Smell that? It's the stink rising from the mayor's office over plans to privatize garbage. Ford and co. are threatening to sic tough-guy former chief of staff Nick Kouvalis on city unions if they won't come quietly on this one. The messier truth for City Hall garbage privateers is that contracting out doesn't add up to savings. A look beyond the bottom line: 10 reasons why private garbage is a trashy idea.
1. It's not necessarily cheaper to privatize.
Much has been made of a C.D. Howe report suggesting Toronto would save $49 million if it contracted out garbage. It's more complicated than that. The report makes clear that cost savings depend largely on how contracts are written. For example, Edmonton, which privatized half its garbage collection, has one of the highest total annual waste costs per resident ($135) in the country. Vancouver and Calgary, meanwhile, both of which have public waste collection, enjoy some of the lowest costs ($92 and $71 per resident respectively).
2. The long-term costs are higher.
The industry is dominated by a handful of companies in Ontario, which makes it one of the most concentrated markets in North America. Private collectors hired in some jurisdictions have simply kept jacking their fees, knowing that there's no competition to challenge them for the contract. Can you say price fixing? Collusion? It's happened in the U.S. and Europe, resulting in huge payouts in class action suits. In Winnipeg, the Competition Bureau intervened in 97 to change contract length and renewal terms offered by commercial solid waste companies that the bureau said stymied competitiveness.
3. It's a myth that private companies provide better municipal services than unionized public employees.
In the U.S. and UK, public employees unions have won between 70 and 90 per cent of contracts openly tendered. In fact, during the last decade U.S. cities have been contracting work back at a faster rate than they've been contracting out.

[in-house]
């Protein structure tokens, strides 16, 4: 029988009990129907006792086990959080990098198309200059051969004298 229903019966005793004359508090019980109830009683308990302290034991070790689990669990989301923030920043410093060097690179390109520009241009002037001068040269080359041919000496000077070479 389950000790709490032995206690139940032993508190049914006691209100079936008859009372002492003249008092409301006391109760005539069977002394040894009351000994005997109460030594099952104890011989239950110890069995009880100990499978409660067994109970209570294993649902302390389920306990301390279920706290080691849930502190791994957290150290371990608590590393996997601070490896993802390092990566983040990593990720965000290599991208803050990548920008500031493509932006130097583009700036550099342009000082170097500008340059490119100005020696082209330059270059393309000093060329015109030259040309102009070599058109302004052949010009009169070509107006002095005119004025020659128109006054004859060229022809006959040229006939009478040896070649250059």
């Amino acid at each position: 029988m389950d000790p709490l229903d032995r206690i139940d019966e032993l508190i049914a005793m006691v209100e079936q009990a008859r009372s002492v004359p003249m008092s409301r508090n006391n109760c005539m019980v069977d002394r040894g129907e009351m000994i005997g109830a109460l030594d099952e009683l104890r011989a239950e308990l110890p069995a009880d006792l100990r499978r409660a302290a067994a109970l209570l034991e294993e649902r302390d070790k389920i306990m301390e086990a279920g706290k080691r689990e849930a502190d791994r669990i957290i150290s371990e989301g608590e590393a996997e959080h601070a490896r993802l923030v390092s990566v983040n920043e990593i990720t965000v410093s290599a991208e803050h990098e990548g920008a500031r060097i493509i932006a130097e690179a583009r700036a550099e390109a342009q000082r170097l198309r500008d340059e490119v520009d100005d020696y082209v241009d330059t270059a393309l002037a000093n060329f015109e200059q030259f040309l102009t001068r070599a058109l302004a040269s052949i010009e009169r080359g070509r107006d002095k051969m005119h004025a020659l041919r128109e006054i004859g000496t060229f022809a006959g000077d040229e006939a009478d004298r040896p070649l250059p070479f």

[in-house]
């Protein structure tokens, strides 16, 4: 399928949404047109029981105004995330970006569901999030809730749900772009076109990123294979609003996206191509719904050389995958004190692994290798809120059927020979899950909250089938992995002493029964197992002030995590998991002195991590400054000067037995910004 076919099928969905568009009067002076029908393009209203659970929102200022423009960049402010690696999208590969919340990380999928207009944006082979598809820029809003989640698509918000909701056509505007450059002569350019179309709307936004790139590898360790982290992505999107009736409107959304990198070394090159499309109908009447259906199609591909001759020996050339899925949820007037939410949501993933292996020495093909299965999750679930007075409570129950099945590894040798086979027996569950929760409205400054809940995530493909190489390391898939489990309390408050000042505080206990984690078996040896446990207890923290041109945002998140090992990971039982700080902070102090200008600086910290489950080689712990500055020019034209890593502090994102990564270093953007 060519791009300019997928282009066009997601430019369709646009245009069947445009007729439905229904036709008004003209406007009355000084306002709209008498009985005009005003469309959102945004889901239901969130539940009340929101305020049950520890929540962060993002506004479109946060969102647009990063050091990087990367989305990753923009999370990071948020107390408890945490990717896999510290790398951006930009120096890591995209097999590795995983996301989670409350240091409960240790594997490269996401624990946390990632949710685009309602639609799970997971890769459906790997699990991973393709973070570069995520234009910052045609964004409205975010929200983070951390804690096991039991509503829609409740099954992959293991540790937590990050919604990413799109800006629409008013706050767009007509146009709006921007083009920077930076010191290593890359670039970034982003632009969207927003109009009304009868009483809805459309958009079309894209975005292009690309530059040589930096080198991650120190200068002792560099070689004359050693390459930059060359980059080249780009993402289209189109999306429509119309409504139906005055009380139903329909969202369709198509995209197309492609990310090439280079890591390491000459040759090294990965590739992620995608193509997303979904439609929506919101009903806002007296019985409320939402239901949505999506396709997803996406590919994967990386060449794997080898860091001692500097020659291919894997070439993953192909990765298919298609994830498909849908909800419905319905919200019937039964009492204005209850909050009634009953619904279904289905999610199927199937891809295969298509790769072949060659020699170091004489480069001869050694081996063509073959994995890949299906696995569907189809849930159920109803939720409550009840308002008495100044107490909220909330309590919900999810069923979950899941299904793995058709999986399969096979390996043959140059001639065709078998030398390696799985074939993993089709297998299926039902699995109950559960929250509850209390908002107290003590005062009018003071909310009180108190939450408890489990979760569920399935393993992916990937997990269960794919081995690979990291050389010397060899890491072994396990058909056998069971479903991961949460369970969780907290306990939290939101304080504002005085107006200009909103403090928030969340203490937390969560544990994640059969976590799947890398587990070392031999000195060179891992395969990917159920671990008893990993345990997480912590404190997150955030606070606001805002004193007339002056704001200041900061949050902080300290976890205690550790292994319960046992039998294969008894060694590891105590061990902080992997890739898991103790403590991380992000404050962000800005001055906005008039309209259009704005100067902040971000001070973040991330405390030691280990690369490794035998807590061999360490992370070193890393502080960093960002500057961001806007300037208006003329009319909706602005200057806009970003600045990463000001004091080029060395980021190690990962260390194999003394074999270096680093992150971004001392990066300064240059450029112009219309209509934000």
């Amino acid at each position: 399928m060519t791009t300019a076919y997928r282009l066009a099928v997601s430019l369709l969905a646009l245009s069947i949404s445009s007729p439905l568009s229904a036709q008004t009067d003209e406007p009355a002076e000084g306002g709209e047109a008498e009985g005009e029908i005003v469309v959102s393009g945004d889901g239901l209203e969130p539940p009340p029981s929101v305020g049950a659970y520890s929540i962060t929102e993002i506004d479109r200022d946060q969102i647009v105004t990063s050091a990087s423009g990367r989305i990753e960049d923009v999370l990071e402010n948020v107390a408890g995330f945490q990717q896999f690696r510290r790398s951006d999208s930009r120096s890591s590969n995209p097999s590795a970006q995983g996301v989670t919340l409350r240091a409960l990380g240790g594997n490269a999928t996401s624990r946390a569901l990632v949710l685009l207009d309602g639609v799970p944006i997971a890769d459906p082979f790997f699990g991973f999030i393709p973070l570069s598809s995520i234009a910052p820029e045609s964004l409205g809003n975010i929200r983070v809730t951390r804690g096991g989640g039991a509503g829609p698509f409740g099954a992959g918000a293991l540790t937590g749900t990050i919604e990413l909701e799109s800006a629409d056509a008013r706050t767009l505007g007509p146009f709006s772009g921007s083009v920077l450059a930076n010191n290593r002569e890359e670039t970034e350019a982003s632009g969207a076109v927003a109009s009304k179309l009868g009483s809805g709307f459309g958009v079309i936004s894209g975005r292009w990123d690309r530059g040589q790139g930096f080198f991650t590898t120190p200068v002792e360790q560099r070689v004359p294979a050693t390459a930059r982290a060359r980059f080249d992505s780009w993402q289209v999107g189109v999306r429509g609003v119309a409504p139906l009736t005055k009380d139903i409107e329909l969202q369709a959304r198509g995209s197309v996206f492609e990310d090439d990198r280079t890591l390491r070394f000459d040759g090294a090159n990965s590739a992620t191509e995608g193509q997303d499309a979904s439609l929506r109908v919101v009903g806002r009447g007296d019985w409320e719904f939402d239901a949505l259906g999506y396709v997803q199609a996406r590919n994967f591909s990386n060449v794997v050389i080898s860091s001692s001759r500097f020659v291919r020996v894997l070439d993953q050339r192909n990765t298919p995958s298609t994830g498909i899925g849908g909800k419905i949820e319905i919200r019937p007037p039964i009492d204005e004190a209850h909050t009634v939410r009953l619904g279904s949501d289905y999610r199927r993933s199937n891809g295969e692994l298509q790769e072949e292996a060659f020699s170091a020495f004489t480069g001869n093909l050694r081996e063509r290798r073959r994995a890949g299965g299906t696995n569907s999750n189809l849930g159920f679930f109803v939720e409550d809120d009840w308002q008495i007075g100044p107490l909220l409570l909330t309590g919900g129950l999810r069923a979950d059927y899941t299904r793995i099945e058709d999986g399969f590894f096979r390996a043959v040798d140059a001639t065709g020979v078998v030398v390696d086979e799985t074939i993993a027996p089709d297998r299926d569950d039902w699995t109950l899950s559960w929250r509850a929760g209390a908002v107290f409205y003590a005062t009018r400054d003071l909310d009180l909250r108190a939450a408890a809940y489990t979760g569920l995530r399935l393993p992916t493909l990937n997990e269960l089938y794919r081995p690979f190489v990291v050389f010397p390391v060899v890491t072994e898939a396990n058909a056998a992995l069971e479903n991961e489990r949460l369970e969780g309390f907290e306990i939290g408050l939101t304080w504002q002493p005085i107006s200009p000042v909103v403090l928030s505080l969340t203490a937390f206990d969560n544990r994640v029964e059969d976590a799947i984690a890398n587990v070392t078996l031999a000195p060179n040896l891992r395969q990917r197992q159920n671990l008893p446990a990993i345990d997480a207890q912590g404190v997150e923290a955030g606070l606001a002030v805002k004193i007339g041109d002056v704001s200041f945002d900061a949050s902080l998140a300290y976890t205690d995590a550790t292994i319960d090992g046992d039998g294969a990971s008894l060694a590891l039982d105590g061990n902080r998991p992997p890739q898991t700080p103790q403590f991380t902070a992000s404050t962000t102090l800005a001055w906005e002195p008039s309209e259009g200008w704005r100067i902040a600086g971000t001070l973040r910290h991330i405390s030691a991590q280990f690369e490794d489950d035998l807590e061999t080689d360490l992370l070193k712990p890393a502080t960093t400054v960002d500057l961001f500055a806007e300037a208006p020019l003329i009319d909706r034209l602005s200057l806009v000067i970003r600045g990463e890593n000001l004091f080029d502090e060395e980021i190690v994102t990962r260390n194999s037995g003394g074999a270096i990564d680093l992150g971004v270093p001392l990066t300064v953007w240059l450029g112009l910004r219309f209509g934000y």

4. There are huge human costs associated with privatization.
Workers employed by private garbage firms are paid much less than public employees, some 30 per cent less by one estimate - and that's without benefits. How does laying off workers, taking away part of their safety net and replacing them with lower-paid employees help the local economy again?
5. The unknowns are many and potentially pricey.
Any contract to privatize garbage collection will have to set specific targets and be highly structured and monitored constantly to ensure Toronto's financial interests are protected and service goals are being met. At least we hope that would be the case. Will any part of our waste infrastructure (see sidebar), for example, be given over for private control? In other jurisdictions, the haste to privatize has ended in huge asset losses. North Vancouver found itself spending millions on a new fleet of garbage trucks after it decided to bring garbage collection back in house.
6. Existing union contracts will have to be broken.
That is, if Ford and co. don't want to be stuck with reassigning hundreds of waste services employees to other city departments, which will mean no savings at all. To get around that detail in the current collective bargaining agreement, the suggestion has been floated that the move to privatization will be incremental, occurring over time in different parts of the city. Sounds like an administrative disaster waiting to happen.
7. Important public policy initiatives like recycling and waste diversion programs may get lost in the privatization mix.
Toronto has set ambitious waste diversion goals. Any contract the city signs will have to be loaded with conditions to meet future diversion commitments. Unless, of course, the plan is to cut diversion efforts, which has been a consequence of private contracts in some jurisdictions.
8. Privatization may end up adding to deficit woes.
That's especially so if selling off waste-related assets like garbage trucks, recycling facilities and landfills, for example, is part of Ford's plan. Simply selling assets to pay off debt does not improve Toronto's debt position. Losing valuable assets leaves the city poorer.
9. The city's waste management department is a revenue generator.
The department generates tens of millions in revenue from user and dumping fees and the sale of recyclable material. The department is a pretty tightly run ship, achieving more than $20 million in savings - some 6.7 per cent compared to the 5 per cent reduction target asked of city departments in this budget cycle - without any reduction in service levels. Customer service complaints are much lower than in Ontario cities with private collection. The department has 80 fewer employees today than the 1,421 at its high-water mark in 2006.
10. Privatizing is not about getting around work stoppages.
The idea that contracting out public services is desirable to get around work stoppages is a ruse. In fact, the incidence of municipal strikes nationwide has been on the decline since 2000 to fewer than 10 a year from 29 a year between 79 and 2000. The rush to privatize is not driven by economics or the public interest. It's being pushed by the hunger for short-term profits. And we all know where the public usually ends up in that equation.